5. Relatedly: they were supposed to be the functional couple. The ones who personally disapproved of the cigars and the thongs and the rest of the ridiculousness so mightily that they eschewed the Big Dog’s help in 2000 and look what happened! All because they were the functional couple!
6. It had never occurred to me that it would bother me in the slightest if Al and Tipper Gore got a divorce mostly because it had never occurred to me that Al and Tipper Gore would ever get a divorce.
…I didn’t know I had any room at all to care about the Gores’ relationship, but maybe because it’s something so much smaller, so much more personal, a headline so much easier to absorb than the other larger tragedies playing out around the globe that this small piece of political gossip turns out to be such an unbelievable freaking bummer.
“The enthusiasm for the ‘Wild Kingdom’ analogy is a sign of how strange and hysterically funny the idea of energetic female sexual desire is — whether it’s in the form of 34-year-old Drew Barrymore, who has cheerily referred to herself as a “pre-cougar” or “puma” because she’s dated men a couple of years younger than her, or 50-year-old Madonna, who recently dated 20-year-old Jesus Luz,” writes Rebecca Traister at Salon.com. “How sad and backward that we have to give it a nickname, animalize it as if it’s outside the boundaries of civilized human behavior, make it a trend, pretend that Demi Moore invented it. That’s not progress, and it’s not a step forward for women.”
And by “good time,” they mean hiking, eco-activism, trading nerdy theories about “Lost.” Yes, Ryan Blitstein and his girlfriend/wingman have each other — and Facebook and MeetUp and CraigsList — but they also have solitary jobs in a relatively new city (Chicago), and, as Blitstein writes in a nice essay at Salon.com, they are also having a hard time making friends.
“My Facebook profile is bursting at the seams with hundreds of acquaintances, colleagues and contacts, many within walking distance. But I can count on one hand the number I’d even take out for a drink. So much for the brave new world of social networking,” Blitstein writes. “Until recently, I thought of myself as different, especially when it came to maintaining friendships with other men. I am not afraid to ask a guy out on a so-called man-date. I don’t need to use SportsCenter or an action movie or an indie rock show to overpower the supposed latent homoeroticism that some men attribute to one-on-one male socializing. I’m as comfortable talking about relationships with another dude as I am arguing about politics. But it seems the older I get, the harder it is to find new people to engage in these conversations.”
And: “There is a vast gulf between vaguely keeping in touch with someone and actually sharing, experiencing, exploring and all the other things you give and get and take from a close friendship. I find it increasingly difficult to cross over that gulf with those I’m meeting now. It’s a poignant thing to be a full-grown human and realize you’re deficient in something that seems so effortless for children.”
Blitstein’s essay is not an obvious broadside against the “alienation” of “technology,” yadda yadda. (I’d argue that the “connectedness” fostered by Facebook, while often superficial in one sense, still does the job of affirming one’s role in one’s own life story. High school! Camp! That crappy post-college internship! OMG! Hi hi hi!) But judging by many of the letters written in response, Blitstein and his girlfriend are not, so to speak, alone — and I think there is something new and modern, if not high-tech, about that. When we married much younger, skipping the seeking-our-fortunes/-selves segment of our twenties, we kept our high school and college friends because we’d graduated with them, like, last year. Now, like our phones, we’re mobile. There are more phases in our lives, more places to put down — and pull up — stakes. Makes sense to me.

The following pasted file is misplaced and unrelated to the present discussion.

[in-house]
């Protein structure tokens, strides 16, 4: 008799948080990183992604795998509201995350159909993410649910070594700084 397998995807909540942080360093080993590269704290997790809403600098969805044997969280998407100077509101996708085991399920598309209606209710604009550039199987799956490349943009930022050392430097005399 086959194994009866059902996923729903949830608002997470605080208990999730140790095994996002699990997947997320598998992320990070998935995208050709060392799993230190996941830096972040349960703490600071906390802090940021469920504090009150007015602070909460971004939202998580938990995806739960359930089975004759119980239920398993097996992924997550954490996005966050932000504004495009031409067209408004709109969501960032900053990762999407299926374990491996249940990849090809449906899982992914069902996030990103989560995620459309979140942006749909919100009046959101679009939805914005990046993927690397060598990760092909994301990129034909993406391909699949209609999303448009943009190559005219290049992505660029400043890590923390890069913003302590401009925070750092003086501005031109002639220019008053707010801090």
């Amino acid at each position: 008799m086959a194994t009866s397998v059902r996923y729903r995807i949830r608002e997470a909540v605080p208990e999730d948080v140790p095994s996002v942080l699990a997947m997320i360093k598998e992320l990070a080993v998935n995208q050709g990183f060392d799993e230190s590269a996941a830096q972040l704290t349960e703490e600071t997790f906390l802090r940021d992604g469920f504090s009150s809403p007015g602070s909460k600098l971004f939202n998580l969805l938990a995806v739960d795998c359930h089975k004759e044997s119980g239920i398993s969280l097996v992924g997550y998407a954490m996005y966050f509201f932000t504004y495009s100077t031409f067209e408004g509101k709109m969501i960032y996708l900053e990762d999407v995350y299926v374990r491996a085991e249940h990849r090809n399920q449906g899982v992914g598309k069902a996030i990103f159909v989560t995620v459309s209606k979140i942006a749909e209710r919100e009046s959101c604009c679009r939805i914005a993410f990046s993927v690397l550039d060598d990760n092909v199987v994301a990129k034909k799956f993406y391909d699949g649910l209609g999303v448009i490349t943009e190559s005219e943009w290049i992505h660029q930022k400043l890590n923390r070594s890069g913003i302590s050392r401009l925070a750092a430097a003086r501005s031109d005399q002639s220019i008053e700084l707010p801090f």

What about you? Has making friends gotten harder for you as you get older? Might that also make it harder to make more-thans, too, given that “through friends” can be a romantic goldmine?
Filed under: Treats — posted by Breakup Girl @ 9:23 am
Here, from FOBG Mary Beth Williams at Salon.com, a dismaying/touching account of the penny-pinch of heartbreak:
Sep. 22, 2008 | My marital separation would be so much easier if I were in a better income bracket. Then again, if I were in a better income bracket, maybe my husband and I wouldn’t be separating at all. I could rattle off all the reasons why the man that I promised to love forever is not sleeping next to me tonight. I can list all the heartaches we’ve endured over the last two years. Or I could cut to the chase and tell you that this is a story about money.
FOBG Rebecca Traister’s ode to Scully is more than worth a day pass to Salon.com’s premium offerings. After all, you’ll need something to last you till tomorrow.
Dana Scully was not standard television beautiful, but a diminutive pre-Raphaelite, pale of skin and red of hair, who could give equal amounts of soul to lines like “Nothing happens in contradiction to nature, just in contradiction to what we know of it” and “Well, seeing as how it’s Friday, I was thinking I could get some work done on that monograph I’m writing for the penology review: ‘Diminished Acetylcholine Production in Recidivist Offenders.’” A woman who, when asked by her pestering partner to examine a cadaver’s head just one more time for a set of horns, can snap on her gloves and mutter “Whatever” like she really means it.
And, about TV romance — or at least spooky chemistry:
The pairing, based mostly on the dynamic between actors Anderson and Duchovny, crackled, and the show had at its core a professional relationship that was not just sexually, but romantically, electric. Of course, back then, when we all walked a mile to school and programs started the season in September and finished them in May, slow-burn television relationships burned really slowly, especially in comparison with today’s short-attention-span theater, when an unrequited prime-time couple can maybe make it to sweeps before kicking off their panties. Not only did the sparks between Mulder and Scully fly fast and far, but the drawing out of their relationship allowed their audience to fall for them too, despite the irritating imperfections of both character and plot.